Muslims are significantly less likely to own a formal account or deposit their savings into a traditional bank. Islamic banking powered by fintech creates greater propensity for financial inclusion especially in more conservative rural areas, where the largest unbanked population in OIC lies. I can’t overstate the importance of this: we’re literally talking about higher country GDP growth linked to penetration of Islamic fintech in OIC countries. Conventional fintech will always be at a disadvantage here.
Boosting Islamic finance in non-Muslim countries
Hypothetically, Islamic finance isn’t limited to a single country, region or race. In fact, globally there are over 170 Islamic banks and 80 regular banks that offer Islamic finance windows. Do I expect non-Muslims in conventional markets to get a taste of Islamic banking in significant numbers? No. But the Islamic diaspora in mature western non-Muslim economies are a rare growth spot. Their percentage as a population is expanding faster than any other religious groups.
They do, however, have complex, distinct and fast-changing customer journeys. Also, they have very high expectations based on how well they are being served by digital players in all spheres of life. Islamic fintech with use of disruptive technologies has the best chance to engage, onboard, satisfy and monetise these customers.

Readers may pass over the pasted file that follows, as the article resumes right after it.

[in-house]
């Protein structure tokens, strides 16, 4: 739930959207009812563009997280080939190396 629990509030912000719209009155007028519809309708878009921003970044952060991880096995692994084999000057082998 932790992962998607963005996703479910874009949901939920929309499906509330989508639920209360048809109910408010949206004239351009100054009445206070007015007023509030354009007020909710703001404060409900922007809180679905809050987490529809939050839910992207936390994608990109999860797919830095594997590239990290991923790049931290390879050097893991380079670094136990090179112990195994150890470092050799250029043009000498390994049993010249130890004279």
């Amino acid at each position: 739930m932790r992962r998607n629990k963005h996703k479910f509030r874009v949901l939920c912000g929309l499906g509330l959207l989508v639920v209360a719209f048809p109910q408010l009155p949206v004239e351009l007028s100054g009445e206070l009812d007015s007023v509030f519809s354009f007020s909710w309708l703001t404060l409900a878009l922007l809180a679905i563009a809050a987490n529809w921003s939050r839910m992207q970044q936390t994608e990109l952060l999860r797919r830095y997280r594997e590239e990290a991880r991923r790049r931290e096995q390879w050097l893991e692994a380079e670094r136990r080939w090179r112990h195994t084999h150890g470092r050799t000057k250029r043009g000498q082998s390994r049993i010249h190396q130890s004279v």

Islamic fintech, the next five years
Well, fintegration, the integration of traditional Islamic banks with fintech business models will take a lot more prominent role. This integration will also extend to regtech (regulatory tech) and insurtech (insurance tech). Islamic fintech will be standardised on API-powered (application program interface) open banking platforms.
Islamic banks that work with these fintechs will ‘freeze and wrap’ their core banking and move resources from ‘keeping the lights on’ to innovation. The cost of Islamic banking is inherently higher than regular banking due to sub-scale operations, and we’ll see Islamic fintech using blockchain to mitigate that in certain use cases, from smart contracts to trade finance.
The number of Islamic fintechs will increase at a tremendous pace. I fully expect the industry to grow at least five times in the next five years. I’m going to be brave and say, the industry will defeat its standardisation nemesis allowing for a lot more investment and entrepreneurs to enter this space. For our part, Finocracy is aiming to roll out 15 platforms by 2022, first five are already in the market!
For more opinions and articles on the latest business topics read our digital versions of In Focus magazine, issue 1,issue 2 and issue 3.
About the Author
Ashar Nazim’s 20-year involvement and experience in the Islamic finance industry is impressive. Since 2017, he is the managing director of Finocracy and also a fintech entrepreneur, advisor and investor. He has advised on setting up Islamic financial institutions across emerging markets as well as on digital innovation, transformation and implementation, plus on equity investments in the fintech industry in the Gulf Cooperation Council. He helped assemble a consortium of Islamic banks for accelerated build-out of fintech platforms in MENA (Middle East and North Africa region) and co-founded a retail banking fintech solution that aims to position Islamic banks at the forefront of digital marketplace. Besides that, he regularly gets invited to speak at international forums.